a lesson in zoology

I was going to write about a reaction I had to something on my Facebook wall, but instead I shall write about a conversation that just occurred here at work between two of my co-workers. I shall call them by the initials D and J.

D: All I’m saying is that big dogs are easier to train than little ones.

J: That’s not necessarily true.

D: Sure it is. If a small dog sees a threat, you can’t stop it from barking. But you can train a large dog to be quiet.

J: Again, I don’t think you can generalize like that. It depends on the temperament of the individual dog, among many other things. Look at the movies! You can get dogs of various sizes trained to do all sorts of things. It just depends on the trainer of the animal.

D: Well, you can’t just train any animal. Look at a snake!

J: Snakes aren’t dogs!

An alarm went off at that point, thereby interrupting what would have surely been a rousing rant from D about dogs, snakes, animal training, and knowing D, animal husbandry. But fortunately, by the time we were done with dealing with the alarm, D was sufficiently distracted that we did not return to the discussion.


4 responses to “a lesson in zoology

  1. what happens if someone just gets in there and says: “It may be true that on average, large dogs are easier to train… that more of the popular breeds of large dogs are more docile than the popular breeds of small dogs, so that if you saw some random dog on the street, if it was big than it might be more likely to be calm than if it was small. **But** there exist docile small dogs and aggressive big dogs, and there exist people who can train aggressive dogs to be calm and people who are very bad at training dogs so even their normally docile dogs are rambunctious, so although your random dog on the street might be likely to follow your rule, if you picked 100 random dogs or more there’d likely be several who did not follow your rule”.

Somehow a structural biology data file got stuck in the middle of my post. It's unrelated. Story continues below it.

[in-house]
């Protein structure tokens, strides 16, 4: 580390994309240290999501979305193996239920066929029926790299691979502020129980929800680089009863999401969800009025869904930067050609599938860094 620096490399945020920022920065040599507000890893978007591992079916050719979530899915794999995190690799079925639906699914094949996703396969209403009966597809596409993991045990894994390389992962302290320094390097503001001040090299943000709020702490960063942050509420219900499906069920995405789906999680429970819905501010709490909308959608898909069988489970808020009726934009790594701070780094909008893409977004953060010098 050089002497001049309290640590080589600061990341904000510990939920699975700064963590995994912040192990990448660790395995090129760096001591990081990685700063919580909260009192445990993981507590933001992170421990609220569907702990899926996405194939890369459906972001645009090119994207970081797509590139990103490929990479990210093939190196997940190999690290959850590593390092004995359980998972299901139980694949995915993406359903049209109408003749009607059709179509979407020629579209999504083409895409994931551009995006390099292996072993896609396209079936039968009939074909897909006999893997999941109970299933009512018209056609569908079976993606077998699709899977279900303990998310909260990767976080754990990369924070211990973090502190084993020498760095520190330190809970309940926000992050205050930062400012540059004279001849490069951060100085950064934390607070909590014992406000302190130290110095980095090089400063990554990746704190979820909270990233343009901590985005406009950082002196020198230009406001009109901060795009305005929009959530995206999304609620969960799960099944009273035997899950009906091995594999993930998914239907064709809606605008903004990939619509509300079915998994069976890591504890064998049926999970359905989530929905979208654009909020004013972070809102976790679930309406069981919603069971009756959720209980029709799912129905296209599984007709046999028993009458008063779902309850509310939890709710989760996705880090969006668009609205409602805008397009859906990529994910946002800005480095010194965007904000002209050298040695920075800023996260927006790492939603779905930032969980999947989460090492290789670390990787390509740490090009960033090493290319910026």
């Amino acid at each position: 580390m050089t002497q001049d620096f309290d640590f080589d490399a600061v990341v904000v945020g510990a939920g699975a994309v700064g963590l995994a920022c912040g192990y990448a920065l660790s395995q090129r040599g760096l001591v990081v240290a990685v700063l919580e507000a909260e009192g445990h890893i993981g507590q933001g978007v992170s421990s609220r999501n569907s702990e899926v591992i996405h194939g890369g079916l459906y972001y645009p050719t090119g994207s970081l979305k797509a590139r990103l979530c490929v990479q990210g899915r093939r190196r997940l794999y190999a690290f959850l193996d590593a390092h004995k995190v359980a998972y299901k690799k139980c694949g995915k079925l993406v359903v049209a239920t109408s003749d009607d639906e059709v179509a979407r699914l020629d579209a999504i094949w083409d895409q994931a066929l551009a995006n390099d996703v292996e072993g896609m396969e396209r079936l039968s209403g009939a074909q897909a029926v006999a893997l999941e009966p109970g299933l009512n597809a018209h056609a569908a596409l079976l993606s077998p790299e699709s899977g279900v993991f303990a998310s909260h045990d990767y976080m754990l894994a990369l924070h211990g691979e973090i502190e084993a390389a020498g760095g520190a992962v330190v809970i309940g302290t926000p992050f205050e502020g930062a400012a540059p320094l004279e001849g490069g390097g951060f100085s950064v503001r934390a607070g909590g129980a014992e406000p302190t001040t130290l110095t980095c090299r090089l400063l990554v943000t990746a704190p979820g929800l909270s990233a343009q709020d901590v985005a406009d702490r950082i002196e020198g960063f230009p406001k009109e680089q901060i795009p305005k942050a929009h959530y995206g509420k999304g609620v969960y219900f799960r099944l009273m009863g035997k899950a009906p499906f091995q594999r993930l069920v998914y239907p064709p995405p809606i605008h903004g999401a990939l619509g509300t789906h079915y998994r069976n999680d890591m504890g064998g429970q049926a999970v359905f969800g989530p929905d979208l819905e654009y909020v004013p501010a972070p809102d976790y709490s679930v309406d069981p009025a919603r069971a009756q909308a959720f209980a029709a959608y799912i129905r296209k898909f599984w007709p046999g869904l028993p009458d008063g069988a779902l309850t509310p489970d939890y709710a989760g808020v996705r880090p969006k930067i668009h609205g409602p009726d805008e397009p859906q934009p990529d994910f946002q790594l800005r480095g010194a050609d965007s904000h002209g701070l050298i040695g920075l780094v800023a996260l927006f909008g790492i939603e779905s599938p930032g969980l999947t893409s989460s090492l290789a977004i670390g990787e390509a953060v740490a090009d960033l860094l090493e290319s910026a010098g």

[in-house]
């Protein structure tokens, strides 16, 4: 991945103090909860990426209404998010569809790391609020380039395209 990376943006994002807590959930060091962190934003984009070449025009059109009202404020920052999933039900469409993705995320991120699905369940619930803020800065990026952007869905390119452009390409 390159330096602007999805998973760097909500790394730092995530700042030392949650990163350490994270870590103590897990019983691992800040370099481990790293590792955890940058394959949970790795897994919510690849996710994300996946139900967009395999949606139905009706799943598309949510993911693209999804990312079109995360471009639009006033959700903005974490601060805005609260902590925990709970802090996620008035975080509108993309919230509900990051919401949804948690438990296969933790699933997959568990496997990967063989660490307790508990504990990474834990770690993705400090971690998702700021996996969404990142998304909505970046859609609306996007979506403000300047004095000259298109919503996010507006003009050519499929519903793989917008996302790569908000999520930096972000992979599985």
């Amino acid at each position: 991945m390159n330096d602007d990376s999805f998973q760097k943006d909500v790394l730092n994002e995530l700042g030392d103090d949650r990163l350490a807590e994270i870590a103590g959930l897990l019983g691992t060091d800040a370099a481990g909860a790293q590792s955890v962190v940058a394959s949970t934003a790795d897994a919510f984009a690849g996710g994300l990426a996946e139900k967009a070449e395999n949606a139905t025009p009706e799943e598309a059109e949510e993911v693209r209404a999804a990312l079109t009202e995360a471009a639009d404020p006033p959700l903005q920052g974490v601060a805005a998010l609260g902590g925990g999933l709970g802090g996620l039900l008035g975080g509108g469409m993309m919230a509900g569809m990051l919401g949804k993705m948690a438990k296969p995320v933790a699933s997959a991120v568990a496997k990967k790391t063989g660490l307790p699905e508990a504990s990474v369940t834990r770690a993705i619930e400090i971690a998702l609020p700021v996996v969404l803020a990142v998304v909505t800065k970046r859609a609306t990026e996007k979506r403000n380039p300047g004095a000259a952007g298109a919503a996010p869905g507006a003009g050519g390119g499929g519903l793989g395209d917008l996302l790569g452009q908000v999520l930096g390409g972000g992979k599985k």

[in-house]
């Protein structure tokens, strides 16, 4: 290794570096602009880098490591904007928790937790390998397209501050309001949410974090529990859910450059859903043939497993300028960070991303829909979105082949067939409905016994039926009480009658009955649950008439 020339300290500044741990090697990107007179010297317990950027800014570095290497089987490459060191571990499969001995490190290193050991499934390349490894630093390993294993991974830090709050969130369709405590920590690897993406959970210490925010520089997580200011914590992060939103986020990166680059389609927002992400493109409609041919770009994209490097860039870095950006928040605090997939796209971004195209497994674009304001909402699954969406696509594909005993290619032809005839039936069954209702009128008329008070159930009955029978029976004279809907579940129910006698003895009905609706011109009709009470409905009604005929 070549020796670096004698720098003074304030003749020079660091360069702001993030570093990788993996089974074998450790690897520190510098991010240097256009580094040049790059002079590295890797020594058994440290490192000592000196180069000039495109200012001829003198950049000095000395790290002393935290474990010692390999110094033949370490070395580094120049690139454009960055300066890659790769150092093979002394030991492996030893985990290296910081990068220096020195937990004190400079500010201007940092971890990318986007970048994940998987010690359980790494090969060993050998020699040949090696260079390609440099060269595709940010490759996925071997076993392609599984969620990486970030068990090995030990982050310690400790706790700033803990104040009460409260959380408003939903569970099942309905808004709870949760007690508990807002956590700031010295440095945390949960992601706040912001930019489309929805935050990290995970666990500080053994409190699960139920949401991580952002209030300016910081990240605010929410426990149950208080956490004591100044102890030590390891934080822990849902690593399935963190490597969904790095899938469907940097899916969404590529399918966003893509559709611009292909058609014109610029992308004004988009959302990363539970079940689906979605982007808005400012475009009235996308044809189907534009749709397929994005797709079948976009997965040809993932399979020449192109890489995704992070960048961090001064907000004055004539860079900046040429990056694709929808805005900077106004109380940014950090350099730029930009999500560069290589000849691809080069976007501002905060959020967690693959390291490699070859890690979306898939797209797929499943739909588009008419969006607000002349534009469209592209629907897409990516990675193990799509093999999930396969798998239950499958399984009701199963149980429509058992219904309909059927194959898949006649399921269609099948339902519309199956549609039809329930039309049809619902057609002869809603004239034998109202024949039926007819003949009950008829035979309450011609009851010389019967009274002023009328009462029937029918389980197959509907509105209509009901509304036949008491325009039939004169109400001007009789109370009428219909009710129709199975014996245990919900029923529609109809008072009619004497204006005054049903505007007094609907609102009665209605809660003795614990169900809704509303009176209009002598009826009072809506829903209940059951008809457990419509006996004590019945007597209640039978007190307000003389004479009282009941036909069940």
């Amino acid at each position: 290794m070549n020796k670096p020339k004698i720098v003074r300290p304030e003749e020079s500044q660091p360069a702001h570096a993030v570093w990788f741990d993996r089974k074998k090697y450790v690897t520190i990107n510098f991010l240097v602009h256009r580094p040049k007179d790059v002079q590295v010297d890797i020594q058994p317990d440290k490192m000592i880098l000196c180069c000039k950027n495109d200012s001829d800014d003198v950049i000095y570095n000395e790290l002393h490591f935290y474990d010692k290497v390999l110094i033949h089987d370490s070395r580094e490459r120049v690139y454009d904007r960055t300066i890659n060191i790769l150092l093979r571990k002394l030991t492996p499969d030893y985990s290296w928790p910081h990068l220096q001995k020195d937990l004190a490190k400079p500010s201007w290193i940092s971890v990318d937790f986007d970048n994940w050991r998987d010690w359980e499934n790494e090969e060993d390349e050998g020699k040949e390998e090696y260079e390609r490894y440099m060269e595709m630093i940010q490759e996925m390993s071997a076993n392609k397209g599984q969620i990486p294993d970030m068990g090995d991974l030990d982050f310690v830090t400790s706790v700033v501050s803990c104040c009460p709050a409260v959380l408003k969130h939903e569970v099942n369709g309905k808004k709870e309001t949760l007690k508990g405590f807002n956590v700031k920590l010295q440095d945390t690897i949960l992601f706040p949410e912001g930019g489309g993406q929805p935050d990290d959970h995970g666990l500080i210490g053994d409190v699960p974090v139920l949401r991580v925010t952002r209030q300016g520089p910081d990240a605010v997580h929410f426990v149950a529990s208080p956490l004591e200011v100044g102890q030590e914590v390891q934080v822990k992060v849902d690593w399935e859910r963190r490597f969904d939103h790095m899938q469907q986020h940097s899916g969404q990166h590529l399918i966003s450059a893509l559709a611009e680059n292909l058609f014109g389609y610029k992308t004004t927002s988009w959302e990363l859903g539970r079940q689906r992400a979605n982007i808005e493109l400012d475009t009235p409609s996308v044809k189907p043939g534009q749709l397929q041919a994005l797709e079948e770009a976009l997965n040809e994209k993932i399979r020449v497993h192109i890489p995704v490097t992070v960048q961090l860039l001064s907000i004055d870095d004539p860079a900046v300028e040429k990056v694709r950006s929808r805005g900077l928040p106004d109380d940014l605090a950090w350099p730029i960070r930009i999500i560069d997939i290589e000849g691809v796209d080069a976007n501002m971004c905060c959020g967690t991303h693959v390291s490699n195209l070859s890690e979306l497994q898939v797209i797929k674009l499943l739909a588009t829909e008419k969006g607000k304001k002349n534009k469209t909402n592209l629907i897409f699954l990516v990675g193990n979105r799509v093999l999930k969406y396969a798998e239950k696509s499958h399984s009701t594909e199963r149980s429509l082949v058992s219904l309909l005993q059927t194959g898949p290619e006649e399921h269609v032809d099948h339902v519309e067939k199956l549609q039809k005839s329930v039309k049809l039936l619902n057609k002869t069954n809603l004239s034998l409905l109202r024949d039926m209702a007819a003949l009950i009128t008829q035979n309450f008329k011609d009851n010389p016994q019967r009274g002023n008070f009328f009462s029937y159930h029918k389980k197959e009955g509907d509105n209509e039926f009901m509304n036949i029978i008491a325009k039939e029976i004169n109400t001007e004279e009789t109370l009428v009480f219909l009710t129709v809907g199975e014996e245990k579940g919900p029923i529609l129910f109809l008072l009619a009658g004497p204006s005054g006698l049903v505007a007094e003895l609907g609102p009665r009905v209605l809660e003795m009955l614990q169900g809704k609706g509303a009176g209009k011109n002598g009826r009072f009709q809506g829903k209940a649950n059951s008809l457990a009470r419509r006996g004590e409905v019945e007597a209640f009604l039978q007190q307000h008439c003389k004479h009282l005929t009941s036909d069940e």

Because, I mean really, neither person was entirely right. For argument point I: There are behavior patterns along breeds (so the deciding factor isn’t **only** the individual dog or the trainer), and then for argument II: trainers can do a lot but aren’t omnipotent.

    • Well, truthfully J was not really arguing that trainers are the sole cause of behavior. He admitted in the beginning that there were a lot of factors in any animal’s training.
      But from experience, if I had jumped in before the alarms and stated something along the lines of what you had said, J would have agreed and D would have denied the whole thing and moved on by talking about a non sequitur and trying to explain (after about fifteen minutes of talking about something odd like carpet cleaning or tax collection) how it actually supported his argument.

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